Today, June 11th …
Today is a public holiday in most of Australia. It is the Queen’s official birthday, hence, as a relic of our colonial past and in recognition of Her as Head of the Commonwealth, we get a Monday off work. It is the one day a year I am a minor Royalist, in gratitude for the holiday.
For those of you who must drag yourselves reluctantly to work this Monday morning, pause a moment and think yourself back to 1911, when June 11th was a Sunday. On this retrospecive Sunday morning imagine yourself aboard the magnificent R.M.S. Lusitania and blissfully unaware of its fate in 1915 at the hands of a German U-Boat. Your imagination can only manage Second Class, but the breakfast choices are still pretty good.
Oatmeal Porridge and Fresh Milk
Broiled Codfish Steaks Aberdeen Haddock
Boiled Eggs to Order
Broiled Cumberland Ham Fried Eggs
Grilled Beef Steak Saute Potatoes
Rice Cakes, Golden Syrup
White & Graham Rolls Soda Scones
Tea Coffee Cocoa
Ham and eggs sound a good breakfast choice, but my history choice today is the Soda scones, for there is in soda scones the complete history of grain-based cuisine.
On the sad off-chance that there may be some of you who don’t know what a scone is, it is the little treat defined by the OED as “ … generally, a soft cake of barley- or oatmeal, or wheat-flour, baked in single portions on a griddle or in an oven. Also with defining words, denoting varieties of this cake, as butter, potato, soda, treacle scone; brown scone, one made of whole meal; drop-, dropped scone, one made of a small portion of batter dropped on the griddle or on a tin and baked.”
If you grow grain, what can you do with it to make it more digestible and palatable? You can soften up the whole grains in water, boil them up, and make a sort of porridge called frumenty. You can first grind the grain to a varying degree from very coarse to very fine. You can then get creative with this idea of grain mixed with water. Your mixture can be varied, depending on which grain you use, how ‘wet’ you make it, and what else you add to enrich it. You can cook it on a flat hearthstone or metal griddle over your fire, or inside your oven, if you have one. From this grain and liquid you can end up with:
Pancakes, drop scones, or pikelets (Australia) or hoe-cakes (America) – with a wettish batter, cooked on a griddle.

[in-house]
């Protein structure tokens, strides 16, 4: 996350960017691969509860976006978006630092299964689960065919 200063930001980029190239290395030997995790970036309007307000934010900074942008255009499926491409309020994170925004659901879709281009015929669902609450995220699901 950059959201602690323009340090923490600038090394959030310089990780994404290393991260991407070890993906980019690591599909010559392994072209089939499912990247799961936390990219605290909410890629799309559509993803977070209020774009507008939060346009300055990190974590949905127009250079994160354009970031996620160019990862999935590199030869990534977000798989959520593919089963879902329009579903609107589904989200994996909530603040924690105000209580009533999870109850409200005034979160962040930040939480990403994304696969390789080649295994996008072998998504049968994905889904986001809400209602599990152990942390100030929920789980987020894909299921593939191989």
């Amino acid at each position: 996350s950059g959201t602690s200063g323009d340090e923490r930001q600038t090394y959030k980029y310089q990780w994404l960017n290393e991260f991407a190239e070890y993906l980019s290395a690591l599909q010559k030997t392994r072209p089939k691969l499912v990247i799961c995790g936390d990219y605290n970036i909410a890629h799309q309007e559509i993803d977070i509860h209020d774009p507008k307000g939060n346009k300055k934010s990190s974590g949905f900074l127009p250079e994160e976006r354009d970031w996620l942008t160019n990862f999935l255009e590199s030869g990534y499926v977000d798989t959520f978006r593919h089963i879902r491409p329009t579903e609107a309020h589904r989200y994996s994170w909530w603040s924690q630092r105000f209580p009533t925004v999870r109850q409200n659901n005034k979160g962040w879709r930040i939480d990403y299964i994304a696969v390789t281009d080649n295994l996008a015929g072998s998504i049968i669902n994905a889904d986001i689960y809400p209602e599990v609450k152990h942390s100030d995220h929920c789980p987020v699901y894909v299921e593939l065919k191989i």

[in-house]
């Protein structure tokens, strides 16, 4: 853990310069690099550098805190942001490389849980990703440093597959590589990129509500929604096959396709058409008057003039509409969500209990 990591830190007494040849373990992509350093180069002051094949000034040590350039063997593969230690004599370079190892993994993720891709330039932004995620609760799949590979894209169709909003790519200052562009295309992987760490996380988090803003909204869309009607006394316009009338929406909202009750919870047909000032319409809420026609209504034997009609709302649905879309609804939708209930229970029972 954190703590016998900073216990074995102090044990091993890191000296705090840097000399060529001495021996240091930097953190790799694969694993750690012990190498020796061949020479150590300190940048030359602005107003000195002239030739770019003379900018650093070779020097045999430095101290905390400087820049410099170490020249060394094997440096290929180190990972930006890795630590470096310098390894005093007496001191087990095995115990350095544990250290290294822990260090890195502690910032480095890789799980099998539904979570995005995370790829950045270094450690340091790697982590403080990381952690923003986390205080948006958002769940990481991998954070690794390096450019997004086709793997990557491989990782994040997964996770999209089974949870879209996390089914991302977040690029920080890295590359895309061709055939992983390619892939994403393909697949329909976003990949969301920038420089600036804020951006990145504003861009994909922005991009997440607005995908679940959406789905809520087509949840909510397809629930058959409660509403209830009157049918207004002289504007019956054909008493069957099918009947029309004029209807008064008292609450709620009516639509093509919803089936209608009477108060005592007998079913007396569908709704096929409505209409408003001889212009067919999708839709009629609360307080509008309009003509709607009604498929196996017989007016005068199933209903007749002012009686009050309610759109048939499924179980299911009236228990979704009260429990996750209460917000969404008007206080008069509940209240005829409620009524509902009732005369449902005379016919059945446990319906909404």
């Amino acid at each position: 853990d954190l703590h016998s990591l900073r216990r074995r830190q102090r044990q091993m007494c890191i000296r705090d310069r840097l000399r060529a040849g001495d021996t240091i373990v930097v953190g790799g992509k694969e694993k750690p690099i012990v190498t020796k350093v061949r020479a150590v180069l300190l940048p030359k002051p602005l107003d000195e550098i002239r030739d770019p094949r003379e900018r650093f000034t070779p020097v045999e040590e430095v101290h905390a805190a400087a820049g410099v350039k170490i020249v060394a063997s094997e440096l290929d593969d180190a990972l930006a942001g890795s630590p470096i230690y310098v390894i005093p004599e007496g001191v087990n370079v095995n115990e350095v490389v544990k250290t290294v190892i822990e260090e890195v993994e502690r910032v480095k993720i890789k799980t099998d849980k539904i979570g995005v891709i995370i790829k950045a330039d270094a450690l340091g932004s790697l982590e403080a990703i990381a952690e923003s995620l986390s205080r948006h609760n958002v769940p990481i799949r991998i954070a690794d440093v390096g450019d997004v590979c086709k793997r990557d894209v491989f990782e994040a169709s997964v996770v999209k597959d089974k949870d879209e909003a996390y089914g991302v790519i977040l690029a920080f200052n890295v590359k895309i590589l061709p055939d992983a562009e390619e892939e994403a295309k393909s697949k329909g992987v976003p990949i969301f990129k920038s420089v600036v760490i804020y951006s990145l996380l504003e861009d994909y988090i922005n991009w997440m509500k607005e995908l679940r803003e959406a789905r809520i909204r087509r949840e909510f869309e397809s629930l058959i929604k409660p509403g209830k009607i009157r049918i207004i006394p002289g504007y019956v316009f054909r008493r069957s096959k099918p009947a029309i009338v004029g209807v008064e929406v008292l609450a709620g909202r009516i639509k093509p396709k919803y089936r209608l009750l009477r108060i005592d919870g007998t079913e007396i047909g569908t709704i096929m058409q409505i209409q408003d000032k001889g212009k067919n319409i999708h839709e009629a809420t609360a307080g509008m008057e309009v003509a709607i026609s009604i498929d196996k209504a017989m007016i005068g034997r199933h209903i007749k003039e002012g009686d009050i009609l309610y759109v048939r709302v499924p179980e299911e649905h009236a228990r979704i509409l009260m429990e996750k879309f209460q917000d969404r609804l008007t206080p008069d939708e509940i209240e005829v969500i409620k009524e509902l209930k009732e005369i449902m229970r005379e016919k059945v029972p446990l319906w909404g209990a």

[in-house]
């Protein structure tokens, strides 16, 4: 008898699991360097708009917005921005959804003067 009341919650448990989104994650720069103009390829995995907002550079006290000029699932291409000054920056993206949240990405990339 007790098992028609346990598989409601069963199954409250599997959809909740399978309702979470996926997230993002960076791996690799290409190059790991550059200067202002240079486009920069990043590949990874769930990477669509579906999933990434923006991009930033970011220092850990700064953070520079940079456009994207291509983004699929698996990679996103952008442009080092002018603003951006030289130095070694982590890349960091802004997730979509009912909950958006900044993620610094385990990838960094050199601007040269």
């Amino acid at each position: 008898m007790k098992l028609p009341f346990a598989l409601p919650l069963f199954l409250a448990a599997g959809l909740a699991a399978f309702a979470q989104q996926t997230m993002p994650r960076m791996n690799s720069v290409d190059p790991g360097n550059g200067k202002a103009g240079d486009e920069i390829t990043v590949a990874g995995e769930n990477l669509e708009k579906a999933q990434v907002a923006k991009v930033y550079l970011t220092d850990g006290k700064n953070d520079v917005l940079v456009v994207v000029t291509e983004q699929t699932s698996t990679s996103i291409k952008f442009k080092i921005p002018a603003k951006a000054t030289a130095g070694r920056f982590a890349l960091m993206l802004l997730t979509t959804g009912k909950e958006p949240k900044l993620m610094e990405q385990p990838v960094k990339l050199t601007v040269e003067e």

Griddle (or girdle) scones – with a bit less liquid so you have a dough rather than a batter. Or a damper, if you are in Australia and make one large scone with your dough.
Bread – if you add yeast (or the air adds it for you).
Cakes and soda scones – if you add a rising agent such as baking powder.
Pastry - if you add fat, and handle lightly.
Baking powder leavening agents were developed in the mid-nineteenth century, so by definition, soda scones did not exist before then. A textbook of 1848 called “School chemistry: or, practical rudiments of the science” by Robert Dundas Thomson describes how this works “Soda scones are made by mixing bicarbonate of soda with the flour, and then baking the mass up with buttermilk; the acid of the milk displaces the CO2”
In yet another example of two countries with a common culinary heritage being divided by their common language, what is called a ‘scone’ in England and Australia, is a ‘biscuit’ in the United States. Technically, the word ‘biscuit’ means ‘twice cooked’ – so a crisp, hard thing - so we who use ‘scone’ for this soft cooked dough tend to feel linguistically correct and therefore superior on this point. Imagine my surprise then, when I took up that quintessentially English cookbook author, Isabella Beeton (1861), to give you her soda scone recipe, to find that she calls them Soda Biscuits!
A book of the same era - Cookery and domestic economy, by Somerville (1862) – recognises the difference (or is it the similarity?) and gives these two recipes:
Mix half a pound of sugar with one pound of flour, half a tea-spoonful baking powder, and rub in four ounces of butter; make into a dough with warm milk, roll out thin, cut them out, and bake immediately in a quick oven.
To every pound of flour give one half tea-spoonful of carbonate of soda, and the same of cream of tartar, make it into a dough with very sour butter-milk; knead quickly; make it up in small round balls, roll out pretty thin, prickle them with a fork, and bake immediately on a hot griddle or in the oven. A little butter rubbed amongst the flour may be added if wanted richer, and a few currants.
Tomorrow’s Story …
Life with Dates.
Quotation for the Day …
In nothing more is the English genius for domesticity more notably declared than in the institution of this festival - almost one may call it - of afternoon tea...The mere chink of cups and saucers tunes the mind to happy repose. George Gissing.